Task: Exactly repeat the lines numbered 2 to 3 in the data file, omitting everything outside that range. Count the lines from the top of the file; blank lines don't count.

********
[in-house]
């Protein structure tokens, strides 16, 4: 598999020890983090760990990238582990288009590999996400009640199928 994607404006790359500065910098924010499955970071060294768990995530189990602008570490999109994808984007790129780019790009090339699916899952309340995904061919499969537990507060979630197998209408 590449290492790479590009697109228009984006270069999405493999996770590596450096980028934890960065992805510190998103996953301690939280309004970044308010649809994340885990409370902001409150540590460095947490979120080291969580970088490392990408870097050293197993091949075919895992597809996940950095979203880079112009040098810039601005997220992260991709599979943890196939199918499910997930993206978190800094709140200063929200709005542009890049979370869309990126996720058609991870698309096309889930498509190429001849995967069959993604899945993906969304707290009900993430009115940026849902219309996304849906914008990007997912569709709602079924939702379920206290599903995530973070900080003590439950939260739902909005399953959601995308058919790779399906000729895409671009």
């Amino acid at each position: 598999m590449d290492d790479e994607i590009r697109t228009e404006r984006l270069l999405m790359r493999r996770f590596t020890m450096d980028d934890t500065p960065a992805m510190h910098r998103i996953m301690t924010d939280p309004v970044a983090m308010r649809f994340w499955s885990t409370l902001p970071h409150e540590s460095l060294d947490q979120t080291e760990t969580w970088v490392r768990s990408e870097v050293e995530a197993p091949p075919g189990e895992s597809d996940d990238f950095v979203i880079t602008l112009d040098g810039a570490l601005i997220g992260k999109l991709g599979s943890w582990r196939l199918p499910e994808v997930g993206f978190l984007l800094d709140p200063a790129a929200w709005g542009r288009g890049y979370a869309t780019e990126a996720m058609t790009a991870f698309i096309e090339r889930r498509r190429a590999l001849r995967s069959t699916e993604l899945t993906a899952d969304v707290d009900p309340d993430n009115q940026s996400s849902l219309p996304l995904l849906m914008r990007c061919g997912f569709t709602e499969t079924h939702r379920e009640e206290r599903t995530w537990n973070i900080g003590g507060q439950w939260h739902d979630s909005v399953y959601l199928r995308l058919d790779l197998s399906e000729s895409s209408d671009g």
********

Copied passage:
């Protein structure tokens, strides 16, 4: 598999020890983090760990990238582990288009590999996400009640199928 994607404006790359500065910098924010499955970071060294768990995530189990602008570490999109994808984007790129780019790009090339699916899952309340995904061919499969537990507060979630197998209408 590449290492790479590009697109228009984006270069999405493999996770590596450096980028934890960065992805510190998103996953301690939280309004970044308010649809994340885990409370902001409150540590460095947490979120080291969580970088490392990408870097050293197993091949075919895992597809996940950095979203880079112009040098810039601005997220992260991709599979943890196939199918499910997930993206978190800094709140200063929200709005542009890049979370869309990126996720058609991870698309096309889930498509190429001849995967069959993604899945993906969304707290009900993430009115940026849902219309996304849906914008990007997912569709709602079924939702379920206290599903995530973070900080003590439950939260739902909005399953959601995308058919790779399906000729895409671009």
């Amino acid at each position: 598999m590449d290492d790479e994607i590009r697109t228009e404006r984006l270069l999405m790359r493999r996770f590596t020890m450096d980028d934890t500065p960065a992805m510190h910098r998103i996953m301690t924010d939280p309004v970044a983090m308010r649809f994340w499955s885990t409370l902001p970071h409150e540590s460095l060294d947490q979120t080291e760990t969580w970088v490392r768990s990408e870097v050293e995530a197993p091949p075919g189990e895992s597809d996940d990238f950095v979203i880079t602008l112009d040098g810039a570490l601005i997220g992260k999109l991709g599979s943890w582990r196939l199918p499910e994808v997930g993206f978190l984007l800094d709140p200063a790129a929200w709005g542009r288009g890049y979370a869309t780019e990126a996720m058609t790009a991870f698309i096309e090339r889930r498509r190429a590999l001849r995967s069959t699916e993604l899945t993906a899952d969304v707290d009900p309340d993430n009115q940026s996400s849902l219309p996304l995904l849906m914008r990007c061919g997912f569709t709602e499969t079924h939702r379920e009640e206290r599903t995530w537990n973070i900080g003590g507060q439950w939260h739902d979630s909005v399953y959601l199928r995308l058919d790779l197998s399906e000729s895409s209408d671009g």